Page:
It may have been a virtue, or indeed, de rigueur (=required by etiquette or current fashion) to be 'prim and proper' in Victorian times, but it is far from a positive comment on someone since the flapper age (1920's good-time girls). For a girl not to down pints of beer, or be shocked by swearing, may seem 'positive' qualities in the girl; but when such a girl is considered 'prim and proper', the image is one of a starchy, formal, unsmiling Sunday School teacher, who thinks fun and play for children should be limited in case they get 'over-excited', and who could never 'let her hair down'. Think of Lady Bracknell in The Importance of Being Ernest as your common garden variety back in those times.
Obviously, you will rarely find this stereotype in its full blown manifestation in the modern world; but it is certainly a negative evaluation of a person, and still connotes a very staid person who can't take a joke and doesn't really know how to have fun. She must maintain what she considers to be a 'lady-like' demeanor at all times.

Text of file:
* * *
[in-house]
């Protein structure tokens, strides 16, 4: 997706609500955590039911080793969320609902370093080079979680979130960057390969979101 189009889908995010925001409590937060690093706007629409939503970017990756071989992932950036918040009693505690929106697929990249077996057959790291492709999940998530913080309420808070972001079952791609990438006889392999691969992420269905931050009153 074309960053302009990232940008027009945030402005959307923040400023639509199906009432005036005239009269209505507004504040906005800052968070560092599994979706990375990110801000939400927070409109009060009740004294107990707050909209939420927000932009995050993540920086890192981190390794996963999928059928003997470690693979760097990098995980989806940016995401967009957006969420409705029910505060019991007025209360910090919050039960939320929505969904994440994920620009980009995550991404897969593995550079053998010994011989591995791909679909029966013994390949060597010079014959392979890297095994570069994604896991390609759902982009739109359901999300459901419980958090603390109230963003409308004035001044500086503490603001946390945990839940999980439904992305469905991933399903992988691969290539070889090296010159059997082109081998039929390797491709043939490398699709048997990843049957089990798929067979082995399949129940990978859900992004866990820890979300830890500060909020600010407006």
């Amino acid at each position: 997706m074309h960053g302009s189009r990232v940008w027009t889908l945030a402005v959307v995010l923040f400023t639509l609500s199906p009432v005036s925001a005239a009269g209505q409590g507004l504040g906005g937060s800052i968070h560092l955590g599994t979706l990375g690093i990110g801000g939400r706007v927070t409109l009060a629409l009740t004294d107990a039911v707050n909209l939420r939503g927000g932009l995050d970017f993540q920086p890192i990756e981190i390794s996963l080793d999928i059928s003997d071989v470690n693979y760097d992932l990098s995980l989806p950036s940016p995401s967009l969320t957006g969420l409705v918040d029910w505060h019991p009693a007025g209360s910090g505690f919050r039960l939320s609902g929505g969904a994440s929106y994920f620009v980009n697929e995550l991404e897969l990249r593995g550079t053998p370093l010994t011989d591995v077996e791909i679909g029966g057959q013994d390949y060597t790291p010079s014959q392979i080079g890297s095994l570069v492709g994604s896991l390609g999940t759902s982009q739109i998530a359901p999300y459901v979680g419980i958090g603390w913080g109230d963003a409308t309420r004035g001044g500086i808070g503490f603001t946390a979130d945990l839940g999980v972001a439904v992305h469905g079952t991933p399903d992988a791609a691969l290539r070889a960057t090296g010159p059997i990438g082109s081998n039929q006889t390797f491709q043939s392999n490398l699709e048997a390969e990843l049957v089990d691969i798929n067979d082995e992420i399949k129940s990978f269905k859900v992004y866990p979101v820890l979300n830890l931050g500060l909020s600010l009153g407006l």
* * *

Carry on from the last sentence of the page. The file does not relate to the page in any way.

Of course, one has to balance that against who is calling the girl prim and proper. The kind of girl a group of football hooligans might term Miss Prim and Proper, (a girl who won't go into a Wet T-Shirt competition down at the pub), we might see as a really nice girl.
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